- Co-occurring disorders – For those struggling with mental health problems such as borderline personality disorder (BPD), schizophrenia and depression, drugs can be used to self-soothe or cope with the realities of their condition, eventually resulting in an unhealthy reliance.
- Lived experience – For those who have encountered traumatic or distressing events in their past, drug addiction can often ensue in efforts to keep their pain at bay.
In light of the above information, it is important we remember that, while these factors can make someone more prone to developing a drug addiction, addiction is a condition that affects people from all walks of life.
Is drug addiction a choice?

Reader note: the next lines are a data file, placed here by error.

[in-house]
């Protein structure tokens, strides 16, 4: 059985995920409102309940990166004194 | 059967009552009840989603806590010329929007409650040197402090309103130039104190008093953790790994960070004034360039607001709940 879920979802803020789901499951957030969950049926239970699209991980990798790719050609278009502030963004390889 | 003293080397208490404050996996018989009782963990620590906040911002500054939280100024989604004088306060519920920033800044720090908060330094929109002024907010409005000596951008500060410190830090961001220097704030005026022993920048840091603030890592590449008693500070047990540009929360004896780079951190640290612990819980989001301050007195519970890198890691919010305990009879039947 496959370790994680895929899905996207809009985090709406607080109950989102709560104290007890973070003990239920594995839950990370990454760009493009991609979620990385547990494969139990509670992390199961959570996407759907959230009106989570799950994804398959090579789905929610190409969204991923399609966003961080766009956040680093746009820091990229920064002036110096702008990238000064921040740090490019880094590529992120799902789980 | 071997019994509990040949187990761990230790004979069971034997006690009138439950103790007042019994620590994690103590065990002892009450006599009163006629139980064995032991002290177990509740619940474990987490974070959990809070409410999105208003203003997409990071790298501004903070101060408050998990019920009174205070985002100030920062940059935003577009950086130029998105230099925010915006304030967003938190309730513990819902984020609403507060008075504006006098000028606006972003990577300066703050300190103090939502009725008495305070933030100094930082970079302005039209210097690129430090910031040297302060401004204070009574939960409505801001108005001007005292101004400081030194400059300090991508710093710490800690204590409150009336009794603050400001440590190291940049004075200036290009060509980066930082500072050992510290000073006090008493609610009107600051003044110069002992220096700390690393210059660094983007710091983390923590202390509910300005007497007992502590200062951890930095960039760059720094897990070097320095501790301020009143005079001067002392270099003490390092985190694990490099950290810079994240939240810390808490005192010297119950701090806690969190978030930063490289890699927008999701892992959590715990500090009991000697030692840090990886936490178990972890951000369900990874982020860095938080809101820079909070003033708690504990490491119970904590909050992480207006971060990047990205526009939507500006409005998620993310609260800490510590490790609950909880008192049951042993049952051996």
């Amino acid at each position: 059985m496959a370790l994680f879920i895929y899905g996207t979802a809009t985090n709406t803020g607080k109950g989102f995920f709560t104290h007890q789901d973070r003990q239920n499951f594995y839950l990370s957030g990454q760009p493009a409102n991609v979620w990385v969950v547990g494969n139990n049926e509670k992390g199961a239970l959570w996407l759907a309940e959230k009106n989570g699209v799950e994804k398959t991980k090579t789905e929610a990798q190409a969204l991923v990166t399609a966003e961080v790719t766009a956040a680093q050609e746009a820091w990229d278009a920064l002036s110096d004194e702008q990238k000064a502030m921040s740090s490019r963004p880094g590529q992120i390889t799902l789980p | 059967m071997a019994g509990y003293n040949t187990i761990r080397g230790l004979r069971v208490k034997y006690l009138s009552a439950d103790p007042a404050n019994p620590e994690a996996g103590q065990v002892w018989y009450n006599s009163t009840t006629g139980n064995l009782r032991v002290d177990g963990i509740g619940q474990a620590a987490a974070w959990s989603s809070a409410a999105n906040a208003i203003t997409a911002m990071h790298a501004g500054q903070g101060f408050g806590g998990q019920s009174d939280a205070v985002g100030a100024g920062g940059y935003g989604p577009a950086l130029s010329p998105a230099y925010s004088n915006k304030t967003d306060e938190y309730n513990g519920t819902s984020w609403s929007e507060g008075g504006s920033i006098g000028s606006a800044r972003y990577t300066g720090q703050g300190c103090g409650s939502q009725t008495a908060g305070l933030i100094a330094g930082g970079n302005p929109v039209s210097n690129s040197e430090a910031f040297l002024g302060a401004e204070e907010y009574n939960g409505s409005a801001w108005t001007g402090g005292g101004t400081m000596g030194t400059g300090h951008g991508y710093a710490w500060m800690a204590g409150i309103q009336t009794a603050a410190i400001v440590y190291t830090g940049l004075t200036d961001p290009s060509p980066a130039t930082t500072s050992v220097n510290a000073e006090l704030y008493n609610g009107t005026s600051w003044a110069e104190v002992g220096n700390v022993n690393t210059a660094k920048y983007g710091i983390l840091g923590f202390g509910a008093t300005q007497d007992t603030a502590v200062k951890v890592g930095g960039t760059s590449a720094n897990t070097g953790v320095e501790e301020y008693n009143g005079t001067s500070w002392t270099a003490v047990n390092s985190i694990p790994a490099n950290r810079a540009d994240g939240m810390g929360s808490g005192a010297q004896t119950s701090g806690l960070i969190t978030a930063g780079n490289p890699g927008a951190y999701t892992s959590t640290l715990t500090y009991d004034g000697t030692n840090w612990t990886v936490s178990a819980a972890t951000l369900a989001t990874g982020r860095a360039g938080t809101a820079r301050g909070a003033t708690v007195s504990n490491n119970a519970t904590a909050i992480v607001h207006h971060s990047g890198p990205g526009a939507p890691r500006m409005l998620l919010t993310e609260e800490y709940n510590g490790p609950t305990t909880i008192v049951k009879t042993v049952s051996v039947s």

There is a great deal of debate surrounding drug addiction and whether individuals have a choice over their drug use. Here, we outline the difference between misuse and drug addiction, exploring how much choice users have over their consumption.
The first time someone takes drugs, they make a decision to do so. This choice could be down to a number of factors, such as peer pressure, wanting a pick-me-up at a party, or simple curiosity. Whatever the reason, somebody who chooses to take drugs for the first time does not have a goal of becoming an addict. In fact, they may not even be aware that drug use carries a potential for drug addiction. For example, an individual who is prescribed medication by a doctor could be completely oblivious to the hidden risks that come with taking such a substance.